God, argued Mizrahi, specifically told Moses on Mt. Sinai that oved, in this verse, was a transitive verb and that the word arami was a reference to Laban. In this maximalist understanding of Torah from heaven, not only does God write the Torah, God also provides the only legitimate interpretation(s) of that Torah. (Mizrahi, however, provides no guidelines for identifying which of the many interpretations of biblical verses in rabbinic literature were actually communicated to Moses directly by God.)
Are New Interpretations Legitimate?
What do we learn from this dispute between scholars of the twelfth and fifteenth centuries? On the one hand, we see the view that new understandings of the Bible were unacceptable since rabbinic literature contained the only interpretations sanctioned by God. Humans should not use their own intellectual prowess to interpret biblical verses in new ways.
But we also see a significant alternative. Rashbam, Ibn Ezra, and Radak, religious Jews who were no proponents of halakhic reform or change, felt entitled and perhaps even obligated to use their brains and the science available to them to come up with new understandings of the biblical text—even ones that were at odds with tradition.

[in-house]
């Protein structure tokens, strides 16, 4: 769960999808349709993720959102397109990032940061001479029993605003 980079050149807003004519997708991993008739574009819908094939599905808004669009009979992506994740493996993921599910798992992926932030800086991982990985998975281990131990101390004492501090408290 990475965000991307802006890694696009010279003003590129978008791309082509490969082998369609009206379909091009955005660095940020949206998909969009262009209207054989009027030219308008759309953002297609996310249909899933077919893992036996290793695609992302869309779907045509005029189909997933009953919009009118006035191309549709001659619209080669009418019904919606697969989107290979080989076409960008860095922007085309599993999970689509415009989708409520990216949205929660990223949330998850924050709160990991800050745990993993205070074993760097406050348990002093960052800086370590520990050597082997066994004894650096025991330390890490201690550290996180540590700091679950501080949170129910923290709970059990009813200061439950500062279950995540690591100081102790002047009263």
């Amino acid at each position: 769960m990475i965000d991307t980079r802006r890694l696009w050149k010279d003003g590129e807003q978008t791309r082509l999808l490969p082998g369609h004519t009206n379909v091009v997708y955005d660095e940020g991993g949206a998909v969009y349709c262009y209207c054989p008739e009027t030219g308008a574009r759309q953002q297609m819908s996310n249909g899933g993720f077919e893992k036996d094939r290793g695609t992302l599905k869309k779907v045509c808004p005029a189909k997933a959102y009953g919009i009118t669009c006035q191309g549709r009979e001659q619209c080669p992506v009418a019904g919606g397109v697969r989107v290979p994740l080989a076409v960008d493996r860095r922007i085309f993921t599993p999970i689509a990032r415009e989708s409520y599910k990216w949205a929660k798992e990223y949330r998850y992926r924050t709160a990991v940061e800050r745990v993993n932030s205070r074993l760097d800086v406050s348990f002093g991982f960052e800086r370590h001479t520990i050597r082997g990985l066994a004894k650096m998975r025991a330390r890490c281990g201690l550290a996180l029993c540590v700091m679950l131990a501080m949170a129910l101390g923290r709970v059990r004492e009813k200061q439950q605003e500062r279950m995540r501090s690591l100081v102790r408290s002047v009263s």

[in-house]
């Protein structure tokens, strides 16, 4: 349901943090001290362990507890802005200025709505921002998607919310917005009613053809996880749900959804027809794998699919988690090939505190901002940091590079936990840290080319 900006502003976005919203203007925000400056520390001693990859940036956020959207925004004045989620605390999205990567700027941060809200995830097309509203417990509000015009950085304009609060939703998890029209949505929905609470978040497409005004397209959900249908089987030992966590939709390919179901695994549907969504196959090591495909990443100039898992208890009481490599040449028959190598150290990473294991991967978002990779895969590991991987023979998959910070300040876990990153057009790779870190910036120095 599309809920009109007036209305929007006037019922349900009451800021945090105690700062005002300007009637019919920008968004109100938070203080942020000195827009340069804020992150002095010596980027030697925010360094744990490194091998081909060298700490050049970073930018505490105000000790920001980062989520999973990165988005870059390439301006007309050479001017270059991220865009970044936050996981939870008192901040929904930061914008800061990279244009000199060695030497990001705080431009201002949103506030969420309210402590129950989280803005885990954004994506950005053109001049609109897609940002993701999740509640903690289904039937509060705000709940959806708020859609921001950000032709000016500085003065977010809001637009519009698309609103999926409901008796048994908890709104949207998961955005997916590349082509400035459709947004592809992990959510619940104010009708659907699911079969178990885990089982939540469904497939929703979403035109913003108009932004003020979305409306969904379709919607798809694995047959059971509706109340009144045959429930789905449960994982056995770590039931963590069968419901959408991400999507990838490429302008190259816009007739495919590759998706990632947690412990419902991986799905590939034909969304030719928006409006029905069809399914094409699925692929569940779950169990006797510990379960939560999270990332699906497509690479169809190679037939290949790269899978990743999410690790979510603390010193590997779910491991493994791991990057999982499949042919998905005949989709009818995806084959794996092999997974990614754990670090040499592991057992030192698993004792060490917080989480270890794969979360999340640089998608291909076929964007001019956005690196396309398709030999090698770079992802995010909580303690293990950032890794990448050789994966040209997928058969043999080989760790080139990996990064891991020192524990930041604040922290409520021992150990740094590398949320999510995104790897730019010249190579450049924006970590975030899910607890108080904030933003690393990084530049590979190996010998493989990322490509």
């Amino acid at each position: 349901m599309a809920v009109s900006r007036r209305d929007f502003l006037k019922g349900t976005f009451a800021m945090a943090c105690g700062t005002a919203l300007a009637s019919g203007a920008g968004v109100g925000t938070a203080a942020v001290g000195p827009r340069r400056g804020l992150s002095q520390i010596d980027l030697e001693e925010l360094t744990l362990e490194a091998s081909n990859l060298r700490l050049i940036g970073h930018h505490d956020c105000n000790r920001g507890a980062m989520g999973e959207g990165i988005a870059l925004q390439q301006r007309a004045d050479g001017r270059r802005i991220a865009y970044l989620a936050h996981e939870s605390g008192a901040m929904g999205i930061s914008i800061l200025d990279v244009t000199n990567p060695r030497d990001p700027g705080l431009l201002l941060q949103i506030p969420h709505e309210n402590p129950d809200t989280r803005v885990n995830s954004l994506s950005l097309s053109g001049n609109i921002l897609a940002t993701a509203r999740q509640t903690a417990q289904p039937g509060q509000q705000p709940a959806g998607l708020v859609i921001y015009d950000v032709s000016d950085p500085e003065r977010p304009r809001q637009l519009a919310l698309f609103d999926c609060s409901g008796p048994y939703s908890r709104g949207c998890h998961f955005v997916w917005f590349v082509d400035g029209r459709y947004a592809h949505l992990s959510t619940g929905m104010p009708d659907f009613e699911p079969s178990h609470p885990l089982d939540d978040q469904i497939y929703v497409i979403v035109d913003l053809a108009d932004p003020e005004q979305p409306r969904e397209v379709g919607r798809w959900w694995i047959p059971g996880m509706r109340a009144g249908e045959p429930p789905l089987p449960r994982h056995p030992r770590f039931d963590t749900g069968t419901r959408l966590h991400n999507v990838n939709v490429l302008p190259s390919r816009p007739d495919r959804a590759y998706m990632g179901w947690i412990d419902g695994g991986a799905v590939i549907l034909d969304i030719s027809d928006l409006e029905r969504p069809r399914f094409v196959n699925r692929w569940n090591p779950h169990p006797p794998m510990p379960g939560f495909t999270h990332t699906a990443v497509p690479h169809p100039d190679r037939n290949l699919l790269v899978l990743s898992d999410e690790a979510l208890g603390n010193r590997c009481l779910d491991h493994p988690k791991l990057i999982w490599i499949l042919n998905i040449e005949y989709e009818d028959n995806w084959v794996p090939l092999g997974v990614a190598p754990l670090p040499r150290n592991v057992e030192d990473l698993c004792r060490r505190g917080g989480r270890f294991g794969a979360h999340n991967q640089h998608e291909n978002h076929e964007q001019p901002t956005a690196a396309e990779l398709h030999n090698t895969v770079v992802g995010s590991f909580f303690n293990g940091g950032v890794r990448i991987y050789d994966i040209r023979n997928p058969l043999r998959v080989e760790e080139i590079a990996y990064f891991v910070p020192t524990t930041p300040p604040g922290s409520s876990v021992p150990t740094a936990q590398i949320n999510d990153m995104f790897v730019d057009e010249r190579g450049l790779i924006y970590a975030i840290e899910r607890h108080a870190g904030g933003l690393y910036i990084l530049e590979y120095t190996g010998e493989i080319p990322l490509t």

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August 14, 2013
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Prof. Rabbi Marty Lockshin is Professor Emeritus at York University and lives in Jerusalem. He received his Ph.D. in Near Eastern and Judaic Studies from Brandeis University and his rabbinic ordination in Israel while studying in Yeshivat Merkaz HaRav Kook. Among Lockshin’s publications is his four-volume translation and annotation of Rashbam’s commentary on the Torah.